“I dinna believe something only because someone’s set words down in a book—for God’s sake, I print the damn things! I ken verra well just what charlatans and fools some writers are—I see them! And surely I ken the difference between a romance and a fact set down in cold blood!”
“All right,” I said. “Though I’m not sure it’s all that easy to tell the difference between romance and fact in print. But even if it’s dead true about the Iroquois, the whole continent isn’t swarming with bloodthirsty savages. I do know that much. It’s a very big place, you know,” I added, gently.
“Mmphm,” he said, plainly unconvinced. Still, he bent his attention to the orange, and began to divide it into segments.
“This is very funny,” I said ruefully. “When I made up my mind to come back, I read everything I could find about England and Scotland and France about this time, so I’d know as much as I could about what to expect. And here we end up in a place I know nothing about, because it never dawned on me we’d cross the ocean, with you being so seasick.”
That made him laugh, a little grudgingly.
“Aye, well, ye never ken what ye can do ’til ye have to. Believe me, Sassenach, once I’ve got Ian safely back, I shall never set foot on a filthy, godforsaken floating plank in my life again—except to go home to Scotland, when it’s safe,” he added, as an afterthought. He offered me an orange segment and I took it, token of a peace offering.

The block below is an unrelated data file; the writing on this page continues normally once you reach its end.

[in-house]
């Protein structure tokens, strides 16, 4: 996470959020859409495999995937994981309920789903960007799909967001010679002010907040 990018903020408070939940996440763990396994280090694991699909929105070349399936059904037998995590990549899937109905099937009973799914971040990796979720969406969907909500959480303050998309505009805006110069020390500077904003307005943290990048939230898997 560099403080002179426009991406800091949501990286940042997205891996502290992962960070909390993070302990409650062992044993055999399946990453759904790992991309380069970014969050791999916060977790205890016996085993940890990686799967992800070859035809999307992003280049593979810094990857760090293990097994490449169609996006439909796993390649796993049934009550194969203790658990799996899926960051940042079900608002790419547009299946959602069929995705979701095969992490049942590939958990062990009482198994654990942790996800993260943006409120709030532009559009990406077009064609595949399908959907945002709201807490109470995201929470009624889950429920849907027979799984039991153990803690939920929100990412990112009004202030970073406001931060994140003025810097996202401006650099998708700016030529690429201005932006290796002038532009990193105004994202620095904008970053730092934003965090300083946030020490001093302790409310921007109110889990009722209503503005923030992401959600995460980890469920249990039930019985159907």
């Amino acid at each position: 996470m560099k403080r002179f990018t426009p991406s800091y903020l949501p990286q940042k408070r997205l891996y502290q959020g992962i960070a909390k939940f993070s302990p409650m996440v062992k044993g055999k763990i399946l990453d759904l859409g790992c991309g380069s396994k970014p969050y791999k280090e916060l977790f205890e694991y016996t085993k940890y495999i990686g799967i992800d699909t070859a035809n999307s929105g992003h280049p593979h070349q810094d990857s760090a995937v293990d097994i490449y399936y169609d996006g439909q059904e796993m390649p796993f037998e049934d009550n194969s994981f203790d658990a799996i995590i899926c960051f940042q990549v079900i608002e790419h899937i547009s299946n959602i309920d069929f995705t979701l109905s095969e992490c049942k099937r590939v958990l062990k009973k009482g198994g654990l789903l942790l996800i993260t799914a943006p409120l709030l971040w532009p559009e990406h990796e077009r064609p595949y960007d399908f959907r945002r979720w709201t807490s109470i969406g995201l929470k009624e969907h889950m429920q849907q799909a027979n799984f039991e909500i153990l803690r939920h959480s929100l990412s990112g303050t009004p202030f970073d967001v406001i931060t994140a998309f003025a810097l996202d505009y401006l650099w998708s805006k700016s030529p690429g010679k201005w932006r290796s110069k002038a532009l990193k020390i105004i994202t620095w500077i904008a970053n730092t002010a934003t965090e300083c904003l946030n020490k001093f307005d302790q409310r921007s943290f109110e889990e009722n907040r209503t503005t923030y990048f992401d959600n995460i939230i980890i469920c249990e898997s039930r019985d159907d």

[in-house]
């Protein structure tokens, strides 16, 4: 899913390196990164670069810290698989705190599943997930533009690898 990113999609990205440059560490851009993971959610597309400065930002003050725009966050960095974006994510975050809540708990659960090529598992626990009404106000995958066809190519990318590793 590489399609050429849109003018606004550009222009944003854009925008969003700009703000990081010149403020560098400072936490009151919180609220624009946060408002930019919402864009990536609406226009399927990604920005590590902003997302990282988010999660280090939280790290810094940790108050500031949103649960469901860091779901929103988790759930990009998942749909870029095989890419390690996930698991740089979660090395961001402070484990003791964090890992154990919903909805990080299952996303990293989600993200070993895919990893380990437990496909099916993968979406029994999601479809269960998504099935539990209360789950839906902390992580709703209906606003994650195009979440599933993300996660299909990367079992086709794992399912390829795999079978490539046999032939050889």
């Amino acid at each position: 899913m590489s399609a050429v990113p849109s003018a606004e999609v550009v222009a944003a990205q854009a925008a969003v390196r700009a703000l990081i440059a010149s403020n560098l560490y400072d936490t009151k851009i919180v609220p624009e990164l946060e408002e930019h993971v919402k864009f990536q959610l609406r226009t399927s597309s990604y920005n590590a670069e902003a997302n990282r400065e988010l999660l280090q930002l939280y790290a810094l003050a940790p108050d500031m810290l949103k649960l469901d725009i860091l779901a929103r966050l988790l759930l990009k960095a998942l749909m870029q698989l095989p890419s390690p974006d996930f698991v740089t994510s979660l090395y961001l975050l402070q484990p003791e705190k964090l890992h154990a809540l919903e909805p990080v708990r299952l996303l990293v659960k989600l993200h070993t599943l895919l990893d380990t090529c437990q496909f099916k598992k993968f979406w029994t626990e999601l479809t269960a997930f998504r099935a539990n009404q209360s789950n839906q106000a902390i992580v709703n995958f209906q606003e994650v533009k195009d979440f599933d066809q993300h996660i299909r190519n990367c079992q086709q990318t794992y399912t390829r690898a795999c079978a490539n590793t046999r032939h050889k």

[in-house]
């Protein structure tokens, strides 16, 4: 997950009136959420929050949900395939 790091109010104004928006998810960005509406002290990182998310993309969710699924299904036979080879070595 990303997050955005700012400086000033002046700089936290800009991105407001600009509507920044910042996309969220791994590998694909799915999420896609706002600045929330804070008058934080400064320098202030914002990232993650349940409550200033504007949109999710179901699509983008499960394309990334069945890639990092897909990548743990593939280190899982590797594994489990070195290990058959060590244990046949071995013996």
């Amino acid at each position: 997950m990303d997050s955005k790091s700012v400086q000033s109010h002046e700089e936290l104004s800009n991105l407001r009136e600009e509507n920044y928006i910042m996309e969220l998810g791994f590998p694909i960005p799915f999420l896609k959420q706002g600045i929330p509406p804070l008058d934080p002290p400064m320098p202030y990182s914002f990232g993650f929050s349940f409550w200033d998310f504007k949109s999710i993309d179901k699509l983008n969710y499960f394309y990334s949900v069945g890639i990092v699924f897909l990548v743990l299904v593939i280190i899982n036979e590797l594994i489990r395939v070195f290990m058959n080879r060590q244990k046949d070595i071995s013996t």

“Speaking of Scotland, you still have your printing press there, safe in Edinburgh,” I said. “We could have it sent over, maybe—if we settled in one of the larger American cities.”
He looked up at that, startled.
“D’ye think it would be possible to earn a living, printing? There are that many people? It takes a fair-sized city, ye ken, to need a printer or bookseller.”
“I’m sure you could. Boston, Philadelphia…not New York yet, I don’t think. Williamsburg, maybe? I don’t know which ones, but there are several places big enough to need printing—the shipping ports, certainly.” I remembered the flapping posters, advertising dates of embarkation and arrival, sales of goods and recruitment of seamen, that decorated the walls of every seaside tavern in Le Havre.
“Mmphm.” This one was a thoughtful noise. “Aye, well, if we might do that…”
He poked a piece of fruit into his mouth and ate it slowly.
“What about you?” he said abruptly.
I glanced at him, startled.
“What about me?”
His eyes were fixed intently on me, reading my face.
“Would it suit ye to go to such a place?” He looked down then, carefully separating the other half of the fruit. “I mean—you’ve your work to do as well, aye?” He looked up and smiled, wryly.